Jesus went to the woman at the well in John 4. I want to go to the principal and to the student. I want to pursue modern-day Samaritan stories. Ultimately, I want to encourage people to seek the Lord’s will for their lives, and whether that is through bi-vocational or full-time ministry, it is up to Him (the Father). We should consider a bi-vocational path because the Word states to “make the most of every opportunity,” sometimes, that exists as a UPS driver, firefighter, or an occupation that collides with your gift mix.
Kristi: What is something you've learned through bi-vocational ministry?
Jake: I have recently learned that God created me for bi-vocational ministry, and it’s as much a gift to myself as I hope it is to others. There are some people God will reach through me because I am in the education system instead of being only in the Church.
Kristi: What would you say to someone in bi-vocational ministry who longs to transition to a full-time ministry position?
Jake: I would simply ask “why” along with some qualifying questions like, “Are you pursuing more money or more ministry time?” and “Do you see bi-vocational ministry as the economy class of ministry?”
God uses bi-vocational ministry as a great cultivator of the heart. I remember substitute teaching during my first two years in Amarillo, and I struggled with entitlement from recently completing my four-year degree. I had the plague of the “I should be’s...” I should be making more money. I should be in full-time ministry. I should be eating out more than once a week. The Lord met me amid this flawed thinking and shared His intent for me to honestly care for people versus just showing up to direct a youth camp once a year. It’s difficult to ask people to join us spiritually if we are not willing to get on their level physically or emotionally.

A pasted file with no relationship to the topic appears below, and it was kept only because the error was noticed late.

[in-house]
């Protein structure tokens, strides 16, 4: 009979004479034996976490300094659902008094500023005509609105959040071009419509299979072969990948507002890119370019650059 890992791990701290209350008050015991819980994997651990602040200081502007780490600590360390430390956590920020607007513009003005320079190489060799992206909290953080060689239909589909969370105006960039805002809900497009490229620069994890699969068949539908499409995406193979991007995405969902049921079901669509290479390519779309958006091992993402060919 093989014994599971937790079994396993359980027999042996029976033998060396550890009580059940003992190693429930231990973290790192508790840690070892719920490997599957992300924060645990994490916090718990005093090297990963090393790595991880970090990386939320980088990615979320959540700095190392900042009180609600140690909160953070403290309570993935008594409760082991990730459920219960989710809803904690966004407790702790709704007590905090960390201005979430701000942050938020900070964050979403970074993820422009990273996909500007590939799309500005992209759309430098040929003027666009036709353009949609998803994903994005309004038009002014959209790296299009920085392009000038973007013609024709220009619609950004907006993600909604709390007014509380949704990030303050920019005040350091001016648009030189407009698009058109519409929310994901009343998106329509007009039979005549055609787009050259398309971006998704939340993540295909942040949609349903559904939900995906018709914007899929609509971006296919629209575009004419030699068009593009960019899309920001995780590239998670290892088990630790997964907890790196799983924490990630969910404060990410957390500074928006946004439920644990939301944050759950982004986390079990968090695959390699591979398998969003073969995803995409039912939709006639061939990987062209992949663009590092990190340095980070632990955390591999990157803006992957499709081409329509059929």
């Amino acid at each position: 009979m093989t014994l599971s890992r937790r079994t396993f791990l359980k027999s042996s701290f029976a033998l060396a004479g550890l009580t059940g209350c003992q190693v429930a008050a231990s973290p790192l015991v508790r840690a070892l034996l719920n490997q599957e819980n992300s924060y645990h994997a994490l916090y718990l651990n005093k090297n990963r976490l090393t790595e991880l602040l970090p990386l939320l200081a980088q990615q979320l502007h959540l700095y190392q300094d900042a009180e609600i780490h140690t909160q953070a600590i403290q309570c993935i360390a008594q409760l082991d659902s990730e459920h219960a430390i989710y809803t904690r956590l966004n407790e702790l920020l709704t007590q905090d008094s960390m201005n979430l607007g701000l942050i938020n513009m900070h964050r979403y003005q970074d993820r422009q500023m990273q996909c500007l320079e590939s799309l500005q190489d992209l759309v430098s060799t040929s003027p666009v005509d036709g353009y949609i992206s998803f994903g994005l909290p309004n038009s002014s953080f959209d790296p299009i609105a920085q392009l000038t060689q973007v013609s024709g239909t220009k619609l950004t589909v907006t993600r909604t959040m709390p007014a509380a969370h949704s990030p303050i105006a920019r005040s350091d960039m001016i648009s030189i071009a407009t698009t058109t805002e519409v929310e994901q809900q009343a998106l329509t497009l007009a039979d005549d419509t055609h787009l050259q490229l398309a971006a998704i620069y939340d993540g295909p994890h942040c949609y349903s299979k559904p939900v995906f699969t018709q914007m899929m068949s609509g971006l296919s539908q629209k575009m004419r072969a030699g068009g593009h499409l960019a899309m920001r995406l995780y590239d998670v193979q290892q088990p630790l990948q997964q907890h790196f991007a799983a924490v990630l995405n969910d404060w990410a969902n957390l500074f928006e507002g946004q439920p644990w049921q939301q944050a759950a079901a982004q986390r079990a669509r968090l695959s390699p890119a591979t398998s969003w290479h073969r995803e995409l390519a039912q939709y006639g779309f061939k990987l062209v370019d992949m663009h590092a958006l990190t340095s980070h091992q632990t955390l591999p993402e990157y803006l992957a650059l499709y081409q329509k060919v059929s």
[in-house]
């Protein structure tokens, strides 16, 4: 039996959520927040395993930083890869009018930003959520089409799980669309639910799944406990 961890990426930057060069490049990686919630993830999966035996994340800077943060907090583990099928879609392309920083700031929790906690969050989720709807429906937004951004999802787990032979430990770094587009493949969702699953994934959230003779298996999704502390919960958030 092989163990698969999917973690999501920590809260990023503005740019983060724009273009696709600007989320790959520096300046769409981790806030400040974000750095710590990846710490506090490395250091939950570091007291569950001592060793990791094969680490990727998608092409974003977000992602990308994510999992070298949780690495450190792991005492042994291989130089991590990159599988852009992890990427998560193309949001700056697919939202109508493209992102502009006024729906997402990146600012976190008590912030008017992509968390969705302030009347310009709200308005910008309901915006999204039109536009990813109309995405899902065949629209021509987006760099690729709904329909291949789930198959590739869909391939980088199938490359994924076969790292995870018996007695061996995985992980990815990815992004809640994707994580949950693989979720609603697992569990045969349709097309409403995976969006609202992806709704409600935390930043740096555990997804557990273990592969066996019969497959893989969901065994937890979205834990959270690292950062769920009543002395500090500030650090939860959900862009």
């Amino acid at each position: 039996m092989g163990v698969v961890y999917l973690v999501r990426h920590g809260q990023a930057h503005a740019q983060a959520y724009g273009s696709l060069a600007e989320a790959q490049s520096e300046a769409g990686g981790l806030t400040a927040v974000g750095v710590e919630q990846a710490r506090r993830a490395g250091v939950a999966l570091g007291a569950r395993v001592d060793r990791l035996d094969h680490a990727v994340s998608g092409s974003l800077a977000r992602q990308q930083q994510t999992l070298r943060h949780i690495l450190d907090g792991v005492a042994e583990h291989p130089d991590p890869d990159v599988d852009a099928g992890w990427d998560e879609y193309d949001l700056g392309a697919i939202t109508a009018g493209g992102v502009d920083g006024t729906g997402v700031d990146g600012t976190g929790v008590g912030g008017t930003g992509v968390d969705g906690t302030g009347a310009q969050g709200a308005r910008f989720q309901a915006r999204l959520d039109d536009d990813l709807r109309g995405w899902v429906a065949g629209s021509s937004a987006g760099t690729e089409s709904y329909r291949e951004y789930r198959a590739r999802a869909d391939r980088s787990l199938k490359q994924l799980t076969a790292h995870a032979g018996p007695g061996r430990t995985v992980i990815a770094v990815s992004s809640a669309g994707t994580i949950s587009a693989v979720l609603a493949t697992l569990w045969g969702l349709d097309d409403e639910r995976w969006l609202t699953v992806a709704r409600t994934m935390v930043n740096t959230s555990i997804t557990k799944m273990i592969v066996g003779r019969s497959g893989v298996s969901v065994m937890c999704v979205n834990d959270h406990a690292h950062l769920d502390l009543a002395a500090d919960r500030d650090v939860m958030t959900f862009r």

Kristi: Is there anything else you'd like to share?
Jake: My closing thought is one of gratitude to the Lord. He has shaped my heart through so many fantastic bi-vocational opportunities. My mind has shifted to a first-class ministry perspective, whether I “get to” teach math or preach. There is no categorizing my secular job to the “non-spiritual.”
Bi-vocational ministry may be a God-intended mission field for you. I believe some biblical, historical figures show excellent models for bi-vocational ministry. What if David had not spent time as a shepherd? What if Luke had not been a doctor? What if Jake was not a teacher? I believe the Lord wants to leverage all these “secular” jobs into one calling - to lead everyone we can closer to Jesus.
Kristi Cain currently serves as the National Director of Children's Ministries. She has served in a broad range of discipleship capacities since she graduated from Emmanuel College in 1997. She was formerly the Executive Editor of Curriculum for the IPHC and has also enjoyed being on the staff of two churches where she directed student and children’s ministry programs. She is married to her best friend, Jamie, and together they have three children: Cullen, Owen, and Annabeth. Kristi loves exploring new places with her family, conversing over morning coffee with her husband, reading, and teaching at her church.
Jake Bunn and his wife, Chelsea, make their home in Amarillo, TX, with their two sons, Wyatt and Jase. In addition to being a husband and father, Jake serves in several capacities, including Kids’ Pastor at Christian Heritage Church in Amarillo, TX, Discipleship Ministries Director for the Great Plains Conference, International Free Camp Director, and as one of two millennial members on the General Men’s Ministries Board.